By S Giridhar and V J Raghunath
Some eight years ago, after a spellbinding music concert by the maestro T V Sankaranarayanan, we went on stage to tell him that he had given individually autographed goose bumps to his mesmerized audience. What was that in his music that he was able transport each of his rapturous listeners to their own personal nirvana? To which, Sankaranarayanan, a very avid follower of cricket and also the most modest among the maestros, asked us in return, whether he had done even a fraction of what G R Viswanath did for him?
What is it about the stylists that they make for themselves such a special place in our hearts? Why is Viswanath the most loved cricketer for people of our generation? Why is Laxman so special? Obviously all fine batsmen play excellent shots, many play with such technical excellence that they are a joy to behold. Be it the imperious on drive of a Richards or a copy book straight drive by Tendulkar, they are superb examples of the best of batsmanship. But those whom we are attempting to classify as stylists in this essay come with a very unique appeal that tugs at our hearts.
Perhaps the allure of this special band of cricketers is that they more than anyone else lend themselves to our imagination. Be it the modesty that comes so naturally to most of them or the aura of vulnerability, for we know that in attempting the absolutely silken late cut they may at any time perish when in full flight.
If cricket is a game that has great romance then at the core of it are the stylists. To the good length leg cutter pitched outside off, Azharuddin will conjure a flick that sends the ball to mid-wicket. Perhaps nothing more delectable than the leg glance has ever been created. For that invention alone is Ranji revered as the ultimate wizard. When he first demonstrated that you can turn your bat with such precision to send the ball to fine leg, people rubbed their eyes in disbelief. Today everyone in the world plays this shot with aplomb but this was the shot when one first heard the phrase ‘oriental magic’.
If that heart tugging vulnerability is too ‘namby-pamby’ a reason then there are cricketing aesthetics that sets this breed apart. Almost all of them use light bats and yet with their wrists, their timing and their bat speed, impart such velocity to the ball that it leaves most fielders standing. But then many powerful blows from a Pietersen or Sehwag also leave fielders standing. The difference is that even hard boiled fielders instinctively clap when the stylist unfurls his shots. That is because none of us is immune to magic.
When the bat turns into a wizard’s wand– a front foot cover drive on the rise for instance – the fielder, who is above all a cricketer himself, can only applaud something the other person possesses and which is beyond him. And the shots they play, these are the epitome of nonviolence. When the ball goes to the cover fence, it seems to have been caressed; When the ball is sent scurrying to the square leg fence, it seems to go in unbounded joy; Commentators would never ever use the phrase, “whipped off his legs”, “thumped of the back foot”, “drilled through the covers” to describe the stylists.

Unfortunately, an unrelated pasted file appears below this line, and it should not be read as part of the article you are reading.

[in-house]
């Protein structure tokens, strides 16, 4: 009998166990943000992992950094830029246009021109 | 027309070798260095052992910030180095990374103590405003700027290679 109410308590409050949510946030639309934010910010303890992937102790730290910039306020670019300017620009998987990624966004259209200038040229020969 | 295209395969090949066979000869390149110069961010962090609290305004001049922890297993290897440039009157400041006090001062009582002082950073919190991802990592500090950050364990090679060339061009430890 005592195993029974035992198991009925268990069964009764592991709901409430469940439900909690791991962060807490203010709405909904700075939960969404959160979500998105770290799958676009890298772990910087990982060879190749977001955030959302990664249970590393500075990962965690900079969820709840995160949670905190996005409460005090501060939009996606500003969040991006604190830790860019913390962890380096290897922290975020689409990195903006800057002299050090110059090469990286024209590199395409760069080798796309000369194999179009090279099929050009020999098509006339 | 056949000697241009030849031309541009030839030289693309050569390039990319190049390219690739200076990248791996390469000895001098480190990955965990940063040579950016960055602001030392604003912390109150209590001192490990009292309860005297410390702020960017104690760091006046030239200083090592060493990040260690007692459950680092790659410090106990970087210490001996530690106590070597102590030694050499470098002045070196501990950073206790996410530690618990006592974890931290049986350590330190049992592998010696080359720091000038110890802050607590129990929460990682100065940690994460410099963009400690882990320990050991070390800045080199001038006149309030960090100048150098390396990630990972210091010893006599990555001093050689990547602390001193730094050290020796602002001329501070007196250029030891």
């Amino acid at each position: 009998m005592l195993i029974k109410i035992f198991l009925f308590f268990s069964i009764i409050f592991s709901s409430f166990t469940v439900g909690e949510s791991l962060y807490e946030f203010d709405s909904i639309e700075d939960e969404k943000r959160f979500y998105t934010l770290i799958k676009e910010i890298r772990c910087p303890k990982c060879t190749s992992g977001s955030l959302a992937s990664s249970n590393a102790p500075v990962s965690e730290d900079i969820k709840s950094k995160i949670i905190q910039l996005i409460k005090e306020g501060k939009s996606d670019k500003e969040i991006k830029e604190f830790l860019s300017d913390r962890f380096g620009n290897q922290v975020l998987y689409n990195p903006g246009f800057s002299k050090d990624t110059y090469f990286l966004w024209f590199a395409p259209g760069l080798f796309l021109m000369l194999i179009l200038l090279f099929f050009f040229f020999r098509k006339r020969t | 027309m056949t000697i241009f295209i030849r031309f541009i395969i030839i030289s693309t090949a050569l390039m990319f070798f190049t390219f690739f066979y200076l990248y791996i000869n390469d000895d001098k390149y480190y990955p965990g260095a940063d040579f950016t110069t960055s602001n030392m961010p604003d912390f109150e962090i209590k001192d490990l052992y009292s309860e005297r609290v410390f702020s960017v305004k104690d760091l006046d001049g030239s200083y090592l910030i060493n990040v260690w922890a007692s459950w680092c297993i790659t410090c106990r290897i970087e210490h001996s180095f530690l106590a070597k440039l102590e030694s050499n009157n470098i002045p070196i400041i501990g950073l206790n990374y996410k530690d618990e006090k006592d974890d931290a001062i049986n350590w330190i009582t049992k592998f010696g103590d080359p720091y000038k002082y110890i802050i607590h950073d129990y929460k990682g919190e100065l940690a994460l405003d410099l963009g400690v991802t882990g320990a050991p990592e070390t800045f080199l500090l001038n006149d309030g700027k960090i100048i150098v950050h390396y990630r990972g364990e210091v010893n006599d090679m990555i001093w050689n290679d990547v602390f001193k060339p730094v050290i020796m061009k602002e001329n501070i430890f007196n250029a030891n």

We began this piece with music because we believe that silken batsmanship produces the same effect on our souls that great music does. It is not mere coincidence that Neville Cardus was moved by just two passions, music and great cricket. People who watched cricket during those times said that Cardus often wrote what he imagined in his mind’s eye than what he actually observed.
But was it Cardus’ fault? On the contrary, if Ranji or MacLaren played such divine cricket it was natural for a sensitive soul to transport himself into his own world of joy. Simply put stylish batsmanship is a part of the fine arts, just as much as sculpture, painting or music.
So who in our opinion are right hand batsmen who qualify for the ‘stylist’ tag? (a clarificatory point here: Since we have written an article exclusively on the stylish left handers some time back, this essay is devoted only to right handers). This has necessarily got to be subjective. Readers may unanimously agree on some, while they may also be aghast at some of our choices. But ultimately this is an essentially individual exercise and we shall approach our task with this in mind. Our list is as follows:
One can see that even within this band of stylish batsmen there are actually two sub groups. One group for instance consists of Viswanath, Laxman, Worrell, Rowe, Azharuddin, Jayawardene, Trumper and Waugh, the ultimate in elegance and style. The other group consists of the tall, elegant, upright and more ‘careful’ batsmen. Stylists yes, but cavalier no. These are of course May, Chappell, Jaisimha, Crowe and Graveney. In this second category, we could make a serious case for Dilip Vengsarkar of India and Walter Hammond of England. Both were wonderful drivers, for we have read of Hammond’s cover driving and seen Vengsarkar’s on–driving to know they were elegance personified. But Vengsarkar was awkward with his half cock forward defensive and Hammond approached his batting with too much solidity and seriousness.
We cannot do justice to all the batsmen on our list, so perhaps we will touch upon just some of them. With Laxman having recently retired, it will be good to begin with him. So much has been written about him, in such eloquent prose that anything we write would merely be gilding the lily. You name a shot and Laxman played that; what is more, he played it more prettily than anybody else. Often compared to his Hyderabadi predecessor Azharuddin for his wristy genius, there was a defining difference.
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